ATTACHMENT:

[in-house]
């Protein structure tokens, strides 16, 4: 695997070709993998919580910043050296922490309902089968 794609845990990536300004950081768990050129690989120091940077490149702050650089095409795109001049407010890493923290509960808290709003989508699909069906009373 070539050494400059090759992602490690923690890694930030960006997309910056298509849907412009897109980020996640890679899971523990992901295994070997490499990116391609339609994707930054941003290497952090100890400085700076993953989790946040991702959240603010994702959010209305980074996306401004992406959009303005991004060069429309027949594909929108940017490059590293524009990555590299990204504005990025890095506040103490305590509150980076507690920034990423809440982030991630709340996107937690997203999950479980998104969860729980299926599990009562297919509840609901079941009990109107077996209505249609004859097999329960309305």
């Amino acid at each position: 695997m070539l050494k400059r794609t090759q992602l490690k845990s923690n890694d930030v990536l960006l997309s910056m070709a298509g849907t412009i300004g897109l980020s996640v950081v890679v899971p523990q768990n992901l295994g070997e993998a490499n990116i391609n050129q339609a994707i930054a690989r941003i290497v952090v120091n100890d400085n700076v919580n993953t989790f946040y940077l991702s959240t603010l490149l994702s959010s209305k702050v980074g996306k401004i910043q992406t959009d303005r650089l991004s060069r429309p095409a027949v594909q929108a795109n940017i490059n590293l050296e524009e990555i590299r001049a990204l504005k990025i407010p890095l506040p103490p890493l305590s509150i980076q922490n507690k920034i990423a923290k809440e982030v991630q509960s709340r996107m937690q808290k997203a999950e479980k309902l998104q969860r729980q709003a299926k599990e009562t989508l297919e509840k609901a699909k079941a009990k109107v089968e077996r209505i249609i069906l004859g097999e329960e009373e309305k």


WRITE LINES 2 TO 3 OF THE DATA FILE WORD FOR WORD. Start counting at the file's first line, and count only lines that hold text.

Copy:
């Protein structure tokens, strides 16, 4: 695997070709993998919580910043050296922490309902089968 794609845990990536300004950081768990050129690989120091940077490149702050650089095409795109001049407010890493923290509960808290709003989508699909069906009373 070539050494400059090759992602490690923690890694930030960006997309910056298509849907412009897109980020996640890679899971523990992901295994070997490499990116391609339609994707930054941003290497952090100890400085700076993953989790946040991702959240603010994702959010209305980074996306401004992406959009303005991004060069429309027949594909929108940017490059590293524009990555590299990204504005990025890095506040103490305590509150980076507690920034990423809440982030991630709340996107937690997203999950479980998104969860729980299926599990009562297919509840609901079941009990109107077996209505249609004859097999329960309305």
């Amino acid at each position: 695997m070539l050494k400059r794609t090759q992602l490690k845990s923690n890694d930030v990536l960006l997309s910056m070709a298509g849907t412009i300004g897109l980020s996640v950081v890679v899971p523990q768990n992901l295994g070997e993998a490499n990116i391609n050129q339609a994707i930054a690989r941003i290497v952090v120091n100890d400085n700076v919580n993953t989790f946040y940077l991702s959240t603010l490149l994702s959010s209305k702050v980074g996306k401004i910043q992406t959009d303005r650089l991004s060069r429309p095409a027949v594909q929108a795109n940017i490059n590293l050296e524009e990555i590299r001049a990204l504005k990025i407010p890095l506040p103490p890493l305590s509150i980076q922490n507690k920034i990423a923290k809440e982030v991630q509960s709340r996107m937690q808290k997203a999950e479980k309902l998104q969860r729980q709003a299926k599990e009562t989508l297919e509840k609901a699909k079941a009990k109107v089968e077996r209505i249609i069906l004859g097999e329960e009373e309305k």